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04/22/14 Carven C.E.O. Henri Sebaoun

Trailing the charmed expansion of the brand he purchased in 2008, Henri Sebaoun visited Manila last week to admire Carven’s first freestanding store in the Philippines. During his visit, a lunch was held at the store itself, where Sebaoun regaled a small gathering of press with stories of diving in local waters and the exuberant romantic life of Madame Carven. NOUS pulled the brand’s soft-spoken C.E.O. aside for a quick chat about his delicious last encounter with the brand’s namesake and what strikes us as a reasonable five-year plan for Carven.

What convinced you it was time to expand to the Philippines?

Mark [Gonzalez, owner of Homme et Femme] is a very good partner and he understands very early my brand. I think the collection is very right for this market, which understands and likes the spirit of girly-girls and younger men created by Guillaume [Henry, Carven's creative director]. I’m very happy to see the first shop in Manila and I hope we will have good success.

Before you took over Carven in 2008, what sort of relationship did you have with the brand? 

Before 2008, I was a licensee for Carven menswear for 14 years. The last owner, when they wanted to sell the brand, he asked me if I am interested and I was very interested because I had a vision for Carven. It was very creative and accessible—new for this moment. Right now, there are two directions: luxury and fast fashion and we made a new direction. We are very lucky because we found Guillaume in 2009 and the first collection came out in 2010. Just four years ago. Now, we have distributed in 16 countries around the world. Manila is the 37th shop.


Why did you think Guillaume had the perfect aesthetic for Carven?  

I met many designers before Guillaume and all of them, I asked one question: What is the Carven spirit for you? All designers came with a sketch and just one arrived with many inspirations—music, pictures, and had a big picture of fashion and French culture. It was Guillaume.

Can you share any interesting encounters with Madame Carven?

I meet Madame Carven for the first time in 1997. The last time, it was after I bought Carven in 2008, around 2009. There was an event for her 100th birthday and Guillaume and I didn’t want to gift a new dress and the like. We asked Ladurée to make a new macaron instead. It was white inside and green outside, packed in a box with the classic Carven stripes. After the event, Madame Carven saw us and said, ‘Ah, you’re the new owner from Carven?’ ‘Yes, yes, Madame.’ ‘It’s you who sent me the macarons? It’s very good. Thank you.’ (Laughs)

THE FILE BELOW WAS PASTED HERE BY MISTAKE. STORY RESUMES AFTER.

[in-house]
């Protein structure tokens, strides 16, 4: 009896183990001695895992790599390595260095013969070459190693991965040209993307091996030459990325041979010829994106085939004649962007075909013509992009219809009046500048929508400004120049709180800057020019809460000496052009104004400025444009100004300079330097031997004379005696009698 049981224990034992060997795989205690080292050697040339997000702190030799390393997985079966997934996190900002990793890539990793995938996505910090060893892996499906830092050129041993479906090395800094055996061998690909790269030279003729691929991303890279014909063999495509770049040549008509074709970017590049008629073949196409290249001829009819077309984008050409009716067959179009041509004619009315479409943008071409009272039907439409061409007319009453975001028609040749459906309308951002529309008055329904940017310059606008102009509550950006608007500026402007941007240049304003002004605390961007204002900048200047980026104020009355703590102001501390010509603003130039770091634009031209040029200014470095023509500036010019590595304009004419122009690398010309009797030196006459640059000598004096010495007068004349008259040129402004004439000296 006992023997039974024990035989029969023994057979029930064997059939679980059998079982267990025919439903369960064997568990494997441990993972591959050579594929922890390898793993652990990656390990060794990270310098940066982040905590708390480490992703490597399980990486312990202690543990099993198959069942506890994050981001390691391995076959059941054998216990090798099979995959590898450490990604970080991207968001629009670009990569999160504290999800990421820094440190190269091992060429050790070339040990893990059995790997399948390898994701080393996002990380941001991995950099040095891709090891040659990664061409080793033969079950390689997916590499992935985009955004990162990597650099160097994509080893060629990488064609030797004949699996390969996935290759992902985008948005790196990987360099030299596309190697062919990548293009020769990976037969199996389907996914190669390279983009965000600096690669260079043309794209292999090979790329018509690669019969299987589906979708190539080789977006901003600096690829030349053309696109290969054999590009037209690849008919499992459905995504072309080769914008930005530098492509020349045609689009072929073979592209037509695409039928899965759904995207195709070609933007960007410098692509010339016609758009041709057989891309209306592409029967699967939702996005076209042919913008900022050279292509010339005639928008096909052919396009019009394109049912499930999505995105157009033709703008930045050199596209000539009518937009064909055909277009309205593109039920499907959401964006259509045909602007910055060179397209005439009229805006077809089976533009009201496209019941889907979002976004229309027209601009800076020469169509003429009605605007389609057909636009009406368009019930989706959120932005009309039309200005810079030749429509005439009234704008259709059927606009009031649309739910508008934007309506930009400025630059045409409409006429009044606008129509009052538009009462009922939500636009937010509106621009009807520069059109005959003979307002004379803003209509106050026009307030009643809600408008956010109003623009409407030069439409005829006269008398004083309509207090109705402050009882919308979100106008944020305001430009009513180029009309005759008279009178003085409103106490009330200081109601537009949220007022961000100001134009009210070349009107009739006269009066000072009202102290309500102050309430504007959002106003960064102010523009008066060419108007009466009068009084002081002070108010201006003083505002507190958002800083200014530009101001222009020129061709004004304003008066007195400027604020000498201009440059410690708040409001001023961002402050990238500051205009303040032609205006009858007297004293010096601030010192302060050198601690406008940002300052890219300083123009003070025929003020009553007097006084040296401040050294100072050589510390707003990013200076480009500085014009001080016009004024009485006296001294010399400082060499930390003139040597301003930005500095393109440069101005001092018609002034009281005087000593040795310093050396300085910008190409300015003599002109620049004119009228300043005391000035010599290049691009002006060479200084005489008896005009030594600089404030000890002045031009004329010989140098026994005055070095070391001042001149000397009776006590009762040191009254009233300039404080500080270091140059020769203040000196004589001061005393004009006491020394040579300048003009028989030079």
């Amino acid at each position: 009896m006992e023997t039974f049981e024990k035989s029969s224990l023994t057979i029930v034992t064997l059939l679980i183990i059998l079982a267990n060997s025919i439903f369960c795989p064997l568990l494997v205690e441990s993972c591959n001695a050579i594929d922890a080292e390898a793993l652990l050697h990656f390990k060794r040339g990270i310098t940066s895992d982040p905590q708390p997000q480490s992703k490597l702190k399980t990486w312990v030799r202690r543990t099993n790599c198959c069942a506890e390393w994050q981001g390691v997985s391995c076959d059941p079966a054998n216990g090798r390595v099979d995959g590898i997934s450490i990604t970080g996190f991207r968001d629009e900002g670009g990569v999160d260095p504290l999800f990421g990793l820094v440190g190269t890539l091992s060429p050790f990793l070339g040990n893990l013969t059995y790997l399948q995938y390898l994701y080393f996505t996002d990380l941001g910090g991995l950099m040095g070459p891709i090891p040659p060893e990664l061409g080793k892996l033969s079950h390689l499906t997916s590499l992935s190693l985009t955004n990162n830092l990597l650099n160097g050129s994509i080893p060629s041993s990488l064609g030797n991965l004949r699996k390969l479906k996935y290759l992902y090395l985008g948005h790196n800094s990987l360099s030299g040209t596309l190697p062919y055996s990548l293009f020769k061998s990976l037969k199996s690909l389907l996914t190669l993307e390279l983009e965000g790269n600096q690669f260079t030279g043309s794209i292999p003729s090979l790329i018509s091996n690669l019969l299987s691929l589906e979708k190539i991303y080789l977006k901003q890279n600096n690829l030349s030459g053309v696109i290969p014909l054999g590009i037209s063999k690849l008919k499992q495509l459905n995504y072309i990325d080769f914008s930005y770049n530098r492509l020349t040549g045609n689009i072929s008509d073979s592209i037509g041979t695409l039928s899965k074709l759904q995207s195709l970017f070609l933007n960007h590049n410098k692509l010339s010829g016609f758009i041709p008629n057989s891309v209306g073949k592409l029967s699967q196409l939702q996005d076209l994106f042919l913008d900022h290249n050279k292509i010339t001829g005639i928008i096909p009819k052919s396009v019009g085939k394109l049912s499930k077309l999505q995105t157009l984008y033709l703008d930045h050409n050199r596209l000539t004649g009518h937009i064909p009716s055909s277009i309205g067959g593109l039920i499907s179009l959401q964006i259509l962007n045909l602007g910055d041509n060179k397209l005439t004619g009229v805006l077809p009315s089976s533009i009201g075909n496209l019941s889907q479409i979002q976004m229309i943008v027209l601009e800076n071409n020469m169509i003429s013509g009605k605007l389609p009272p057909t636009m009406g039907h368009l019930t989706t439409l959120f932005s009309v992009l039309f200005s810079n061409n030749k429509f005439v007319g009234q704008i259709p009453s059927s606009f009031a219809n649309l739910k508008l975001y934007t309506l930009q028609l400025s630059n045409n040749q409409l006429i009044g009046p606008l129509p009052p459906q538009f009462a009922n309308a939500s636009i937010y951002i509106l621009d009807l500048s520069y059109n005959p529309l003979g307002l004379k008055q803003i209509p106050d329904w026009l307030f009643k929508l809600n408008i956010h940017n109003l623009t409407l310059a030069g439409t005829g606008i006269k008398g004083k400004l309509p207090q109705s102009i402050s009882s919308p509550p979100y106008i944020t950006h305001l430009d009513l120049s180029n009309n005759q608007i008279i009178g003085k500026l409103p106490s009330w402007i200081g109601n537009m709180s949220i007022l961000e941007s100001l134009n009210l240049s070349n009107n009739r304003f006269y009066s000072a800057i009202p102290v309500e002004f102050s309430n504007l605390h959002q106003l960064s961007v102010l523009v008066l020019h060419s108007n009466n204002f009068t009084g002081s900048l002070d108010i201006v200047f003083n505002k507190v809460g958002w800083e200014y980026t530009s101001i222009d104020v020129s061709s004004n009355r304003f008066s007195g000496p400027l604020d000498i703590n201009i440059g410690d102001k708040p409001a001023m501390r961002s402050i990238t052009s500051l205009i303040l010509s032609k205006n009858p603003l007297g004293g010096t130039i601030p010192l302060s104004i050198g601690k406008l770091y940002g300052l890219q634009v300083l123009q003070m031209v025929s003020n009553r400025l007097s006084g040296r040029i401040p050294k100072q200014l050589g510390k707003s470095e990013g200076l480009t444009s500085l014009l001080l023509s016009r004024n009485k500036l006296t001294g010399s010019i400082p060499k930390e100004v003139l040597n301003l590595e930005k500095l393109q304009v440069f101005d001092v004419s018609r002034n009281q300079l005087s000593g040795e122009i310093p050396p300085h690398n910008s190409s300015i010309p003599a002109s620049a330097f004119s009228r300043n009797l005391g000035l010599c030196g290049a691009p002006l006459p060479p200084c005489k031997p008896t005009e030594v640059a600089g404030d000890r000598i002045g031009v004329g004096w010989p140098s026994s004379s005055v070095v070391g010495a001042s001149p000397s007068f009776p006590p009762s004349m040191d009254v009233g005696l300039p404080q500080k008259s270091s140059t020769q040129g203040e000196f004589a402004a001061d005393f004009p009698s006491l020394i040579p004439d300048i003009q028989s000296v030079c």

Did she have any comments about the direction you’ve taken the brand she founded?

No. She said only that it’s very interesting. We don’t work with the past but are inspired by it. With Madame Carven, she always pushed new things. She traveled a lot and she added travel to her spirit, especially in the 1950s where she pioneered uniforms for female flight crews.

What are your plans for the next few years?

We want to continue to work with our partners in Asia. We opened the first freestanding in London last November. In December, the first freestanding in New York. I want to continue to open freestanding stores around the world. Five years ago, I saw that Carven was a very strong brand. It’s a work in progress.

Last year, you said no to an IPO for Carven and that you wanted to retain majority ownership. Is it because of your sentimentality for the brand?

It’s true. Carven is my baby. The second reason is that now, we are too small for this ambition for an IPO. We need to grow and prove that there are enough good activities and customers who like the brand. We are very lucky that in four years, we have many things going on and I want to continue that. Perhaps in five years, I can come back to the question of an IPO.

What are your favorite pieces from the current collection?  

In Ready to Wear, my favorite piece is this pink dress. This represents the spirit of Carven. This old fabric and finishing is very detailed, very couture. It’s very girly with a little sexiness thrown in (shows the cutout at the back). Very Carven.

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Carven CEO Sebaoun attends the Reuters Global Luxury and Fashion Summit in Paris